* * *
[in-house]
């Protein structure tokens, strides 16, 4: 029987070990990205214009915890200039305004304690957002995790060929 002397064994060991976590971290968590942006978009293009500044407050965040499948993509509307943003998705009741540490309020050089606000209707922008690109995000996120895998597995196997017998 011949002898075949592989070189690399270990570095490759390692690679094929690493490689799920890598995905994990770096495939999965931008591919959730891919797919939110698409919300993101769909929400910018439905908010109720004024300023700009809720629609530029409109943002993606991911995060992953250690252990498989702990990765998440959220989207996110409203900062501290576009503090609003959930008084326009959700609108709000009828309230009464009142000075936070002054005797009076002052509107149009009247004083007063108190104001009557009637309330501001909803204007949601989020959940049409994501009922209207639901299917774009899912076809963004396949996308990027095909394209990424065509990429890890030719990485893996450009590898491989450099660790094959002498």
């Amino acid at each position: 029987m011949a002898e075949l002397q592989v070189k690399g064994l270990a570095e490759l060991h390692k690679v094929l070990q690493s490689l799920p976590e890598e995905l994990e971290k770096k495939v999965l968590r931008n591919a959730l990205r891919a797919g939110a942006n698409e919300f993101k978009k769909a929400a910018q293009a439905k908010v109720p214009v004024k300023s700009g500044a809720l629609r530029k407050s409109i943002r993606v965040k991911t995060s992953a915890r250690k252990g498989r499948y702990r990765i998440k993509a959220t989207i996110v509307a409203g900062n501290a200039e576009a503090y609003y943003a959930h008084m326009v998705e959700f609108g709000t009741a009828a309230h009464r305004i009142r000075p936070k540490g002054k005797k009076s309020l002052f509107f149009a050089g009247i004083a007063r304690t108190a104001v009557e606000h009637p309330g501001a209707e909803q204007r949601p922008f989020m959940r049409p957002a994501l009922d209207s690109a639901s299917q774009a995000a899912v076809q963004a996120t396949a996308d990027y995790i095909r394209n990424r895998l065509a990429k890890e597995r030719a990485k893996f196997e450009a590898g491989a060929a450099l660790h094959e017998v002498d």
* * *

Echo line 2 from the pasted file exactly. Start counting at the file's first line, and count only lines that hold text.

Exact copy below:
């Protein structure tokens, strides 16, 4: 029987070990990205214009915890200039305004304690957002995790060929 002397064994060991976590971290968590942006978009293009500044407050965040499948993509509307943003998705009741540490309020050089606000209707922008690109995000996120895998597995196997017998 011949002898075949592989070189690399270990570095490759390692690679094929690493490689799920890598995905994990770096495939999965931008591919959730891919797919939110698409919300993101769909929400910018439905908010109720004024300023700009809720629609530029409109943002993606991911995060992953250690252990498989702990990765998440959220989207996110409203900062501290576009503090609003959930008084326009959700609108709000009828309230009464009142000075936070002054005797009076002052509107149009009247004083007063108190104001009557009637309330501001909803204007949601989020959940049409994501009922209207639901299917774009899912076809963004396949996308990027095909394209990424065509990429890890030719990485893996450009590898491989450099660790094959002498």